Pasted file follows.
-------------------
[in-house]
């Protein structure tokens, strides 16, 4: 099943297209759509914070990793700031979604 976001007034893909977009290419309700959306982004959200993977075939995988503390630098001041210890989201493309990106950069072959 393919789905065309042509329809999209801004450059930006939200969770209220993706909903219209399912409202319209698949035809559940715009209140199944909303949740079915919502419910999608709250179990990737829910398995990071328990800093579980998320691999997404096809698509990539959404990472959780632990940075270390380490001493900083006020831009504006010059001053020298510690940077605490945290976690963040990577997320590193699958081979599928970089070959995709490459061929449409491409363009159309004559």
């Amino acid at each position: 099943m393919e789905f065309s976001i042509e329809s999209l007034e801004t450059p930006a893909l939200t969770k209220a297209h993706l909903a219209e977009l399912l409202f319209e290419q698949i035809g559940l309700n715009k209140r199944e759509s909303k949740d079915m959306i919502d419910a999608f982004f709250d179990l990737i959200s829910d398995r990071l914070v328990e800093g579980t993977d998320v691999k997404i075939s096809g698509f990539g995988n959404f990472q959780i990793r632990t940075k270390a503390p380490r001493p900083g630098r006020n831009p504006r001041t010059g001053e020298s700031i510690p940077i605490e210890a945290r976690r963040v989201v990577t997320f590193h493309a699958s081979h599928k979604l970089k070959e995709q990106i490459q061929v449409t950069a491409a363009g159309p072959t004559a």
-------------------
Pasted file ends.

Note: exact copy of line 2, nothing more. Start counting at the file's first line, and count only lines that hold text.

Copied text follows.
């Protein structure tokens, strides 16, 4: 099943297209759509914070990793700031979604 976001007034893909977009290419309700959306982004959200993977075939995988503390630098001041210890989201493309990106950069072959 393919789905065309042509329809999209801004450059930006939200969770209220993706909903219209399912409202319209698949035809559940715009209140199944909303949740079915919502419910999608709250179990990737829910398995990071328990800093579980998320691999997404096809698509990539959404990472959780632990940075270390380490001493900083006020831009504006010059001053020298510690940077605490945290976690963040990577997320590193699958081979599928970089070959995709490459061929449409491409363009159309004559």